CITY HALL — Despite a push by the Black Caucus, recreational weed will be legally sold in Chicago come Jan. 1.
In a dramatic City Council meeting, the ordinance that would’ve delayed recreational weed sales until July 1 was narrowly defeated by a 29-19 vote.
Alds. Daniel La Spata (1st), Sophia King (4th), Leslie Hairston (5th), Roderick Sawyer (6th), Greg Mitchell (7th), Anthony Beale (9th), Raymond Lopez (15th), Stephanie Coleman (16th), David Moore (17th), Derrick Curtis (18th), Jeanette Taylor (20th), Howard Brookins (21st), Michael Scott Jr. (24th), Byron Sigcho-Lopez (25th), Jason Ervin (28th), Rosanna Rodriguez-Sanchez (33th), Carrie Austin (34th), Carlos Ramirez-Rosa (35th) and James Cappleman (46th) voted to delay cannabis sales.
When the votes were counted, six Black Caucus members voted against the proposed ordinance they had co-sponsored: Alds. Pat Dowell (3rd), Michelle Harris (8th), Walter Burnett Jr. (27th), Chris Taliaferro (29th), Emma Mitts (37th) and Matt Martin (47th). They were joined by 23 other aldermen. Ald. Scott Waguespack (32nd) and Maria Hadden (49th) were absent from Wednesday’s meeting.
The measure to delay weed sales had been pushed by Aldermanic Black Caucus chairman Ald. Jason Ervin (28th) and co-sponsored by the entire Black Caucus. Black aldermen have said they wanted to delay sales until July 1 to allow for minority-owned firms to share in the wealth that will be created in the industry.
With state-licensed medical cannabis dispensaries getting the first wave of recreational licenses under the state’s process, all 11 of the dispensaries that can sell recreational weed on Jan. 1 are owned by white men. More licenses will be issued in May and it’s anticipated many will be given to so-called “social-equity” applicants.
Prior to the vote, Ald. Gilbert Villegas (36th), Mayor Lori Lightfoot’s floor leader, moved to “defer and publish” the ordinance along with Ald. Brendan Reilly (42nd). That move would’ve delayed the vote for at least two days.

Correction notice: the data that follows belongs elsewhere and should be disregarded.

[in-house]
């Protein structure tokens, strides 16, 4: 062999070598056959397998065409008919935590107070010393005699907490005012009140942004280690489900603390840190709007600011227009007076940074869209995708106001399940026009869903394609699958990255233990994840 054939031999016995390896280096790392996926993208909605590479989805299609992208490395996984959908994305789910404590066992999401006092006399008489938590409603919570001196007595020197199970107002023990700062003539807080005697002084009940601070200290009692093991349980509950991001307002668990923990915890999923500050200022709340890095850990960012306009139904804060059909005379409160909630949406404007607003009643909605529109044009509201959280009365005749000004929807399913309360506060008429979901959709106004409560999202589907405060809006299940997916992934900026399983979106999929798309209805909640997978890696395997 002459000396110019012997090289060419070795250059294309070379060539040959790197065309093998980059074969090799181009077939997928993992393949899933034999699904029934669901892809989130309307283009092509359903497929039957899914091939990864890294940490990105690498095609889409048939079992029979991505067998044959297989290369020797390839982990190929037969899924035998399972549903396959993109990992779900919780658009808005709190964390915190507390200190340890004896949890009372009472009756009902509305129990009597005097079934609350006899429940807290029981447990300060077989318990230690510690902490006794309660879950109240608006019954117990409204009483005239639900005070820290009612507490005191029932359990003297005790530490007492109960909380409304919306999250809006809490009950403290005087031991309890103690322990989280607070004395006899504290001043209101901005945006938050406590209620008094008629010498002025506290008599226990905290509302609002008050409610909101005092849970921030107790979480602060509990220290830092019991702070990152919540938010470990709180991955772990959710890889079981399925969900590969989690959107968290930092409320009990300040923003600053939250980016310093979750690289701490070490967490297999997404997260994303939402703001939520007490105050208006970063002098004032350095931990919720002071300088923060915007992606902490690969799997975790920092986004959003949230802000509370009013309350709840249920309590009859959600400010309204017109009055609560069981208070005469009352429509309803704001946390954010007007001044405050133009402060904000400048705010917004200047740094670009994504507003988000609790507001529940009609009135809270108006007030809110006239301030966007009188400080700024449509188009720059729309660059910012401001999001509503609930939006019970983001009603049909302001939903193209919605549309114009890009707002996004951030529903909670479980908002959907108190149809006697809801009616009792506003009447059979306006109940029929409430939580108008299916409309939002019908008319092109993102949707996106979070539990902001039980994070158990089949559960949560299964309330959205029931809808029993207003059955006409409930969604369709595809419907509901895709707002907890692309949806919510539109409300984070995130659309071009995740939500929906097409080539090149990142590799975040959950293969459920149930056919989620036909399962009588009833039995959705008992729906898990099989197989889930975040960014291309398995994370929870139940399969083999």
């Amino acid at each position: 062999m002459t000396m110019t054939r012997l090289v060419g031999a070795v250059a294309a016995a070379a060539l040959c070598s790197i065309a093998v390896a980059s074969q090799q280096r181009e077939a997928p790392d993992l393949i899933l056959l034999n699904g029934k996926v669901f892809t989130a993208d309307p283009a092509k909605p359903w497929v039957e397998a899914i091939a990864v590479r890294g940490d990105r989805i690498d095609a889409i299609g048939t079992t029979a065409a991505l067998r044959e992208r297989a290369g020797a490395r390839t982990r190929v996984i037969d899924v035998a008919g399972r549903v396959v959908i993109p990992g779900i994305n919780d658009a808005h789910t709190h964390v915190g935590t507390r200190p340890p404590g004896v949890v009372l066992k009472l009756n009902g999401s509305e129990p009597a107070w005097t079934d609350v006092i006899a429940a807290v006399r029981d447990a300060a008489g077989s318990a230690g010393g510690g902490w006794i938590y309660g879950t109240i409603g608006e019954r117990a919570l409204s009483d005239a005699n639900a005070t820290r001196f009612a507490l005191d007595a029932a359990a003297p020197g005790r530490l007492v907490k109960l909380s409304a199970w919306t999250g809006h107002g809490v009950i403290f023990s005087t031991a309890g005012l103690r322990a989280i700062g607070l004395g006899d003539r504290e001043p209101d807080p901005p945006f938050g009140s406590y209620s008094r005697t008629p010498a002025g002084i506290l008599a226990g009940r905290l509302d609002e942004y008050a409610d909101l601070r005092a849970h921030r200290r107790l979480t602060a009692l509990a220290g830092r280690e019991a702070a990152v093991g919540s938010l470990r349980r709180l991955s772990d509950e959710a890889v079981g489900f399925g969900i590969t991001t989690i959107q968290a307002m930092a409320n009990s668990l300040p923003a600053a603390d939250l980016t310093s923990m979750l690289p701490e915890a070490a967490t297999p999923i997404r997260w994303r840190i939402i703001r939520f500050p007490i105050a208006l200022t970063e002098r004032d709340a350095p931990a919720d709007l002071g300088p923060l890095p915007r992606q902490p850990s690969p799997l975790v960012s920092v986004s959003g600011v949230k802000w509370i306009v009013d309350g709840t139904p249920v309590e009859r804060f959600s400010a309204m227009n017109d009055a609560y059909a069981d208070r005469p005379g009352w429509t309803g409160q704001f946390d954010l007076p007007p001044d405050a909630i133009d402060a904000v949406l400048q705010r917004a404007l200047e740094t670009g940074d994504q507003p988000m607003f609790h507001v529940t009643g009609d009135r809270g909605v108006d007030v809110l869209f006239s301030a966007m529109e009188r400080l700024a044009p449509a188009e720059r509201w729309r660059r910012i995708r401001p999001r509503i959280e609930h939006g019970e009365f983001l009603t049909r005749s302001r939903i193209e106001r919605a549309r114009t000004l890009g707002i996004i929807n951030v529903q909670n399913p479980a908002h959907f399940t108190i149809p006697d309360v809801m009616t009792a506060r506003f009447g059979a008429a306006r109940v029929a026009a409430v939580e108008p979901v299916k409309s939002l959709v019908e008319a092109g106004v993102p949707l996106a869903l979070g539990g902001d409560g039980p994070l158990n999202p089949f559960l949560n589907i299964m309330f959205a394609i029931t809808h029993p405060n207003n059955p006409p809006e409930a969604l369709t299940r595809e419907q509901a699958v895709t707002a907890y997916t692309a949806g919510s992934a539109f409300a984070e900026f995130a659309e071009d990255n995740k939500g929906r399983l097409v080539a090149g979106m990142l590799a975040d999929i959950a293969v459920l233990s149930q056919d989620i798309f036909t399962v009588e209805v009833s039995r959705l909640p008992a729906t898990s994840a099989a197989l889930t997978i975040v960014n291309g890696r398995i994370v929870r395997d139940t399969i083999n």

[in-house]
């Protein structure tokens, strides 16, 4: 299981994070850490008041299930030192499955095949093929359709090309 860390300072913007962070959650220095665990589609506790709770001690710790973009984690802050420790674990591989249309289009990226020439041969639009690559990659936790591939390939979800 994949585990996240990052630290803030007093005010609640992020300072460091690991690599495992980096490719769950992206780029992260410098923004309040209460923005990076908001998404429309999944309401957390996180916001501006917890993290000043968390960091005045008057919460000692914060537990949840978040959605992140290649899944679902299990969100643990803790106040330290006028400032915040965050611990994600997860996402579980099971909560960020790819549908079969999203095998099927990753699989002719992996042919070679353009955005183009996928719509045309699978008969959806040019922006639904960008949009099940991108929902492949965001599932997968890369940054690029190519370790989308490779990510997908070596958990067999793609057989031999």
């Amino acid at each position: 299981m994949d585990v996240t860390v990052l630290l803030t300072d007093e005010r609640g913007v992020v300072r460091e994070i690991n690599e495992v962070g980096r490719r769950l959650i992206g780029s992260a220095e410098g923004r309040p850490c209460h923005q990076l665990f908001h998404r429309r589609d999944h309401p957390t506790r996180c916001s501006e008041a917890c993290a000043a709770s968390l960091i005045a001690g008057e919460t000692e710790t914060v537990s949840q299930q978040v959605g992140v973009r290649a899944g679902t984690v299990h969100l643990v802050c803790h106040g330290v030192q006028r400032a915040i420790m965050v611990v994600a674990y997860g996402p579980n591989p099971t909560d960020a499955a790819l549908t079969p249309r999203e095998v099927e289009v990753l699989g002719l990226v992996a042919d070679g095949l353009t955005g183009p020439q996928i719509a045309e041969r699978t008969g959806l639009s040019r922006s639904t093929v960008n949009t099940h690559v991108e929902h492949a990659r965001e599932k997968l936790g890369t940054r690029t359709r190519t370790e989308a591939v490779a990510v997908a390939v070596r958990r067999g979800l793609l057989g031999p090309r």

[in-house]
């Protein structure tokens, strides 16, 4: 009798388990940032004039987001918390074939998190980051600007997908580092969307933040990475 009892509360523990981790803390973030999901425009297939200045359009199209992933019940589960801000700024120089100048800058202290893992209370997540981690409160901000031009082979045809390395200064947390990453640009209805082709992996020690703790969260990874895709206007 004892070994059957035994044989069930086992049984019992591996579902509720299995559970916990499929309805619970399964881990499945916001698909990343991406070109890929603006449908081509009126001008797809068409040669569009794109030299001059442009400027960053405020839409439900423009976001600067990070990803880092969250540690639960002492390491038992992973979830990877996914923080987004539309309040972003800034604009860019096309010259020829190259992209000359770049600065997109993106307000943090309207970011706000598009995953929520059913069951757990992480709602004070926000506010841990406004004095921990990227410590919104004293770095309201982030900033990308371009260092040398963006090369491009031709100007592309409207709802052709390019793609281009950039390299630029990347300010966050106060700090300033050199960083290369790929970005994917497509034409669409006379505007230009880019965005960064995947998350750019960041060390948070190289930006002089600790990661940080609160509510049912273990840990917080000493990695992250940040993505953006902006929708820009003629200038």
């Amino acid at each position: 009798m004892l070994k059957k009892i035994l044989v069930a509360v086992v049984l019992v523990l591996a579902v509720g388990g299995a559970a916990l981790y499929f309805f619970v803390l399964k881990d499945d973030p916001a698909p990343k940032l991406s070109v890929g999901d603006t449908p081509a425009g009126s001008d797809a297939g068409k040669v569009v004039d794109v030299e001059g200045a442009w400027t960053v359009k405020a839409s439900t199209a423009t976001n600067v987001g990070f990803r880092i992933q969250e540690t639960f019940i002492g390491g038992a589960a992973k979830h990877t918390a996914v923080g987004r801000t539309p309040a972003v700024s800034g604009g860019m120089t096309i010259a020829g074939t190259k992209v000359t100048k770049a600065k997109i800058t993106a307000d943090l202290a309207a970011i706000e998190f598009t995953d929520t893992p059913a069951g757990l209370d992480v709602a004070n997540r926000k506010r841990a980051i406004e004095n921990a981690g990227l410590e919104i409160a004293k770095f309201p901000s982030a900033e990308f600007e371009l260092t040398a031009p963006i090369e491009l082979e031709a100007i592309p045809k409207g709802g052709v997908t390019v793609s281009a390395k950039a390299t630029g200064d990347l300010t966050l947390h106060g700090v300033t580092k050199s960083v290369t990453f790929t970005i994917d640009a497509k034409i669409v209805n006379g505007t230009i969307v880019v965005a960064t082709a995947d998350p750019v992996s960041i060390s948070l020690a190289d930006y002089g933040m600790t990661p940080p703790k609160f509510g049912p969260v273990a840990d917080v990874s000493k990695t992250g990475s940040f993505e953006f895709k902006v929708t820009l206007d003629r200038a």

Beale immediately moved to adjourn the meeting, which would speed up the process to hold a new City Council meeting. His motion to adjourn fell short 32-16, prompting Villegas to withdraw his motion to delay a vote.
The debate before the vote was heated. Moore said if the measure was “deferred and published” he would use the same tactic to block every other ordinance before the City Council this year.
Burnett, who has said he’ll only support dispensaries aiming to open in his ward if they are partnering with a black operator, said the Black Caucus has gained some wins by bringing their proposal to a vote, a move that once was considered a longshot. Voting against the proposal Wednesday, he said now was the time to compromise.
Burnett told Block Club after the meeting that the state and Mayor’s office have agreed to a tentative deal to allow two minority-owned medical dispensaries to open in Chicago, in addition to the 11 white-owned medical dispensaries that will sell recreational weed come Jan. 1.
“Deliberation with the Governor’s office and the Mayor’s office have an opportunity [to add] two dispensaries to the 11 — African-American dispensaries — and some other things put in place that we’re still working the details on,” he said.
The mayor’s office did not immediately answer questions about the status of negotiations with the state.
According Gov. JB Pritzker’s office, there are two remaining Chicago medical dispensary licenses that can be awarded under state law.